Schönberg Hall at UCLA
The Government of Austria has proposed the Arnold Schönberg estate for inclusion in the Memory of the World Register for 2011. I strongly recommend that the United States Government join with Austria in sponsoring this action. Arnold Schönberg sought refuge from the Nazi government by moving to the United States in the 1930s. He lived in Los Angeles from 1934 until his death in 1951. He taught at both the University of California at Los Angeles and the University of Southern California. He had an great influence on many composers worldwide, but notably during his time in the United States he taught and influenced many American composers.
Each of the universities named the building housing its music department after him. There exists an archive of materials related to his time in the United States at UCLA, and an archive of his correspondence at the Library of Congress. The major archive of his work was housed at the University of Southern California for a quarter of a century before the Arnold Schönberg family moved it to the Arnold Schönberg Center in Vienna. The U.S.C. library in its history of the archive states:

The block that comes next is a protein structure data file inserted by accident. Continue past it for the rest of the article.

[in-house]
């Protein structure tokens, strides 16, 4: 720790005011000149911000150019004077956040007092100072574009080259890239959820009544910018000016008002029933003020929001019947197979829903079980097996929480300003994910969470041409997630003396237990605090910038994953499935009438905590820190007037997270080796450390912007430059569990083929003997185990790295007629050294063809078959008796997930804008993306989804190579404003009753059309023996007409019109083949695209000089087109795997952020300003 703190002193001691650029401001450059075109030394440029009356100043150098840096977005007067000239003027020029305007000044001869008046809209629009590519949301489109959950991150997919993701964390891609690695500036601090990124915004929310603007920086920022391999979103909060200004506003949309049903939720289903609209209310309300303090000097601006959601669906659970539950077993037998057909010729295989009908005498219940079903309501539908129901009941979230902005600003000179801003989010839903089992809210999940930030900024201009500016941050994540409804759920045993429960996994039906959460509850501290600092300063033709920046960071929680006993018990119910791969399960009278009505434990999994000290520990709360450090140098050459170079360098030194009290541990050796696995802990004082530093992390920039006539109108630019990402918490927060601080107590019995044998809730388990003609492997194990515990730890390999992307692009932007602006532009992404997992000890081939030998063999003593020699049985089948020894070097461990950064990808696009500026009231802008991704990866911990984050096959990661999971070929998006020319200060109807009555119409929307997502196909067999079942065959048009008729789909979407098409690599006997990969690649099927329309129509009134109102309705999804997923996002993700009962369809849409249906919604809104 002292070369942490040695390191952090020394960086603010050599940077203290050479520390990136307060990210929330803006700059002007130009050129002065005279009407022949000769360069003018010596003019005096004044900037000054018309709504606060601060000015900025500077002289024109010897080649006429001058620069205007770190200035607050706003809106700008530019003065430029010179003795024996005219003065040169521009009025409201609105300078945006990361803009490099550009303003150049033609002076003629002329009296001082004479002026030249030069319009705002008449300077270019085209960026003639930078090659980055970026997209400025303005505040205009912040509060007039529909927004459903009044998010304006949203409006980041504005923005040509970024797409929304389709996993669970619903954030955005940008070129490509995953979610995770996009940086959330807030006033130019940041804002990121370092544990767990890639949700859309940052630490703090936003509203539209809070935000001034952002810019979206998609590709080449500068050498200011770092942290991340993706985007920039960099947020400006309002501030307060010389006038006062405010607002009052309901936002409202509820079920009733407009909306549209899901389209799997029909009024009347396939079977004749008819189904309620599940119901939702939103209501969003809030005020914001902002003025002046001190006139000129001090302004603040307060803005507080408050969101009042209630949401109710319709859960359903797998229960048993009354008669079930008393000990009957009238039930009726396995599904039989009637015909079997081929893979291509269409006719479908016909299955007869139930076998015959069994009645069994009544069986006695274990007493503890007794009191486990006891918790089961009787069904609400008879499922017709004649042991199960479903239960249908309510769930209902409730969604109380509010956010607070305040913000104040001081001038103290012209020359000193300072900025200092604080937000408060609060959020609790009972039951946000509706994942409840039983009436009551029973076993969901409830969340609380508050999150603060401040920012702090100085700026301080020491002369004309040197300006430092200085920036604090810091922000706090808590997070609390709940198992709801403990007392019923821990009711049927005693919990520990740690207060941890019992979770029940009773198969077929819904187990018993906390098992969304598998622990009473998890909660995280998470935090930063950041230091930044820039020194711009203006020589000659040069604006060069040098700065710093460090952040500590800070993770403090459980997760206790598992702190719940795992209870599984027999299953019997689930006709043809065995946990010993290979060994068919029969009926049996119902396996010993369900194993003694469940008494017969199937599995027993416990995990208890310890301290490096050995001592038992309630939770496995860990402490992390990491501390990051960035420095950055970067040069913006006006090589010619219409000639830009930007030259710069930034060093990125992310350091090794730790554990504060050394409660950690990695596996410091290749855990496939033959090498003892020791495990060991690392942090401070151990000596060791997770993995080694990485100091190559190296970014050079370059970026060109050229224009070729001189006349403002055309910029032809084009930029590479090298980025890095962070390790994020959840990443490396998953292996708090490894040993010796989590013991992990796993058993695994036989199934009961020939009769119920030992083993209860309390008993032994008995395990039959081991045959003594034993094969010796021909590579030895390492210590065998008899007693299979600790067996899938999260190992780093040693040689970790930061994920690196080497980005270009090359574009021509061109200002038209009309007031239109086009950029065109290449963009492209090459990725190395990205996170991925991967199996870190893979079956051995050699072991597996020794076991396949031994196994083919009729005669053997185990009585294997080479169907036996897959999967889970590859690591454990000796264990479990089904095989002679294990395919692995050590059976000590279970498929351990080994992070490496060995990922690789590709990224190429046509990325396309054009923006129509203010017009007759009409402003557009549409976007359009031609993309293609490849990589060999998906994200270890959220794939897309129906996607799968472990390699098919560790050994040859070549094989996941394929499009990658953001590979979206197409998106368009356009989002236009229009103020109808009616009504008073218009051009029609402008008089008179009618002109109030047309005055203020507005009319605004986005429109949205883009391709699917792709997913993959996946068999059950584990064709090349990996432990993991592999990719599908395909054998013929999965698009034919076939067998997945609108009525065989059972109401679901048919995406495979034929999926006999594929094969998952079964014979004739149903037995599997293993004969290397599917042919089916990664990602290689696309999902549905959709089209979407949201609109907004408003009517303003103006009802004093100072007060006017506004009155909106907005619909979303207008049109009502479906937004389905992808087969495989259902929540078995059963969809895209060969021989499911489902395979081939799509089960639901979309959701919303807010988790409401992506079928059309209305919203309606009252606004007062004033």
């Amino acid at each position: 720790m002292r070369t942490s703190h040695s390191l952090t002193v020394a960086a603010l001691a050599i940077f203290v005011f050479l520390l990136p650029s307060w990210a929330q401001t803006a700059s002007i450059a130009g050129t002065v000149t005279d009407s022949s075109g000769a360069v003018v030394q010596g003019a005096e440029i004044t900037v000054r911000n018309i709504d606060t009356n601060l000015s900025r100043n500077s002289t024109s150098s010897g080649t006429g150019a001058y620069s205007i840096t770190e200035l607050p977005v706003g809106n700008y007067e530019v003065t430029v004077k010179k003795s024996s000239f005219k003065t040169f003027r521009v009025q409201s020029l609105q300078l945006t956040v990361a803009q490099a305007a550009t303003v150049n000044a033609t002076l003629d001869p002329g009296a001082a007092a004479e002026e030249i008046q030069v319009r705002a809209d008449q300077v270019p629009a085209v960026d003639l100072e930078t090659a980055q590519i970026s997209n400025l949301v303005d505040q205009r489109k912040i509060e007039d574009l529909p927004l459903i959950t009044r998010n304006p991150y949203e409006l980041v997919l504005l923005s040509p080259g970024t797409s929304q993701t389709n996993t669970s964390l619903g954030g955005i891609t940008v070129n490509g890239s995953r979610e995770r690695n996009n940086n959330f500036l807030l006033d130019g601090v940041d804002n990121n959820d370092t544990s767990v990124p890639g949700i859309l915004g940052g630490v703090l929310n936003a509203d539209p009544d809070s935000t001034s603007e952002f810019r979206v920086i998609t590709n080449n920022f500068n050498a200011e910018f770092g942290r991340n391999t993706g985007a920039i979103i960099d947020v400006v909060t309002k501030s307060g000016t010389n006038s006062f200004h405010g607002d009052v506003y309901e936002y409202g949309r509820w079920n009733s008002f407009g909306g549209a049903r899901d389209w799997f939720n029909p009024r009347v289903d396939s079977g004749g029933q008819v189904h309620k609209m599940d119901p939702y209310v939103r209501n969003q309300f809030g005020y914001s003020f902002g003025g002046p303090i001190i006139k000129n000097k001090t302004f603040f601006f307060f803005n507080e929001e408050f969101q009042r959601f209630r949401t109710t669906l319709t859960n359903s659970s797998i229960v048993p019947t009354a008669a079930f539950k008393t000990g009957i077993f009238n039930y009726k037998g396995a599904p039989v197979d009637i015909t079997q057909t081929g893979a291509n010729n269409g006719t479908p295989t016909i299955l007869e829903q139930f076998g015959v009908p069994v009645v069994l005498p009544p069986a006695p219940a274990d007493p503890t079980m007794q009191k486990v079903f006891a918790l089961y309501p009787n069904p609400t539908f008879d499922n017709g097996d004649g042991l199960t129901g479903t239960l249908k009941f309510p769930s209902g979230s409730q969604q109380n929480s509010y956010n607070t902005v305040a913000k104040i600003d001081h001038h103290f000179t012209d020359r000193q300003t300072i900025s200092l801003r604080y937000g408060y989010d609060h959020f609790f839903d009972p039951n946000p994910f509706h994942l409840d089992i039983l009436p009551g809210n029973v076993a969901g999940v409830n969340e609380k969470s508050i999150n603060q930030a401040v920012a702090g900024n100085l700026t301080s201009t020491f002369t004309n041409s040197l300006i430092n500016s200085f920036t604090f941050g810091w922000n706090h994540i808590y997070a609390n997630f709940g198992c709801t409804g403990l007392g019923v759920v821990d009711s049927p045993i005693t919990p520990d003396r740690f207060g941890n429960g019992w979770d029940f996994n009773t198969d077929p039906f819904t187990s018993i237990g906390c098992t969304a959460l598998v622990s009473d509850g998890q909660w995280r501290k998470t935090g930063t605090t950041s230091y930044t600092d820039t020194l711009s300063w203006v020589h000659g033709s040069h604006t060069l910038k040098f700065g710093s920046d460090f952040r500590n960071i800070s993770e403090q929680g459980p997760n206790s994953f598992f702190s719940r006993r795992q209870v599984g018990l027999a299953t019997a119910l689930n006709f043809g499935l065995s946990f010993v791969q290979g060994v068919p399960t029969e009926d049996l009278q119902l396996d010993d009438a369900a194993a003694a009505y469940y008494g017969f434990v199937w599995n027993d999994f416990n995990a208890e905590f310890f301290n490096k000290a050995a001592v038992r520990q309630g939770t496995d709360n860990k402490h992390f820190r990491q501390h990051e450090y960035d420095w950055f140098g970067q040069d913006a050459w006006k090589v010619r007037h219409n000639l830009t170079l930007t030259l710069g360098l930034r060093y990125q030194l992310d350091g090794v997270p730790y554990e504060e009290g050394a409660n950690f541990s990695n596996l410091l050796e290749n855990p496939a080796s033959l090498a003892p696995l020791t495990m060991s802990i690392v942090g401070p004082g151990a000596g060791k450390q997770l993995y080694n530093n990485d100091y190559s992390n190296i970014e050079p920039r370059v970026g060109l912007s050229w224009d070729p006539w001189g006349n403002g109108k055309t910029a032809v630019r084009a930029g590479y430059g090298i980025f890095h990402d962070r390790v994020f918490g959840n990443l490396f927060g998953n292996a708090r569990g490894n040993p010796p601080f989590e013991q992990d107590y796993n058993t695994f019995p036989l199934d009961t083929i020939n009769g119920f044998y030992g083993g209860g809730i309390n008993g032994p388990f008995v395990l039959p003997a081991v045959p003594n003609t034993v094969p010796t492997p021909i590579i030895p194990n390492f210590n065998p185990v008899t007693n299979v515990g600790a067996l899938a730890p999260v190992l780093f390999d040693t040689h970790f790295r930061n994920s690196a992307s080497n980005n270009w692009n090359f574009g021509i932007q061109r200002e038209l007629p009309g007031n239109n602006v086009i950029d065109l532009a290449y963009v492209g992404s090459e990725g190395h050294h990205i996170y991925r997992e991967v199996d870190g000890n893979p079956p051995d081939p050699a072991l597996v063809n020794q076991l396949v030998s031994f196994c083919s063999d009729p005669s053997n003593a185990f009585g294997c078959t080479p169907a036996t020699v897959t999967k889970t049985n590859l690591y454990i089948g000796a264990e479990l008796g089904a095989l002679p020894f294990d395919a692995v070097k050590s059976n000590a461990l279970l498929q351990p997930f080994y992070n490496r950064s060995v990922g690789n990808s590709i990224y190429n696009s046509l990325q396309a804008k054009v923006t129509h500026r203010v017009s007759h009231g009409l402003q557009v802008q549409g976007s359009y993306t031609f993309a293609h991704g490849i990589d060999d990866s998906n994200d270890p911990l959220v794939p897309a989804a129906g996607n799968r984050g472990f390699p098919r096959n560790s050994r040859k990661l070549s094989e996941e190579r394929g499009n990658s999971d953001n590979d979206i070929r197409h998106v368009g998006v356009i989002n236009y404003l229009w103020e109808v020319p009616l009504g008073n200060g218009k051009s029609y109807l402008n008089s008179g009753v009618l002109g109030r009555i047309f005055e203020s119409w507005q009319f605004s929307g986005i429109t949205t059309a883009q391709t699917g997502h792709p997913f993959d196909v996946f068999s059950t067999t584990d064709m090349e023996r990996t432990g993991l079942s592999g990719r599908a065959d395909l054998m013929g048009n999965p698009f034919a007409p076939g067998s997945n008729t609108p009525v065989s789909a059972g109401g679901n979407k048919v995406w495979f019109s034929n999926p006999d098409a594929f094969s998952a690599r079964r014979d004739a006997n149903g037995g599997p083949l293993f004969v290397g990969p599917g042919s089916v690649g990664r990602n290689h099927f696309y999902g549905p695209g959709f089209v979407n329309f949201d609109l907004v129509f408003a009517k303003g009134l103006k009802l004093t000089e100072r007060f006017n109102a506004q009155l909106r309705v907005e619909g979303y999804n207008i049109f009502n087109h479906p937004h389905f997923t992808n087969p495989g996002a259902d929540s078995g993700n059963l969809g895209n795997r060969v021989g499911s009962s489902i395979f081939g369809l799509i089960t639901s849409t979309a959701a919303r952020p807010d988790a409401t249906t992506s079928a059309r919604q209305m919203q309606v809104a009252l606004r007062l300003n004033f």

During its 25-year existence, the Institute Archive supported the research of thousands of researchers and scholars--hosting an average of 86 on-site researchers per year (whose average stay was 3 days each), and responding to more than 570 off-site requests for information per year (about 200 letters, 150 telephone inquiries, 90 faxes, and 140 e-mails). The Archive also provided hundreds of thousands of pages of photocopies and thousands of photographs (as well as other materials such as books, films, videos, and microfilm) to users over this period of time.I would recommend that the United States delegation to UNESCO discuss the possibility of a joint sponsorship of the archive with the Austrian delegation, considering adding the archives in the United States to those in Austria for inclusion in the Representative List.
The opinion presented in this post are those of the author and do not necessarily represent those of Americans for UNESCO.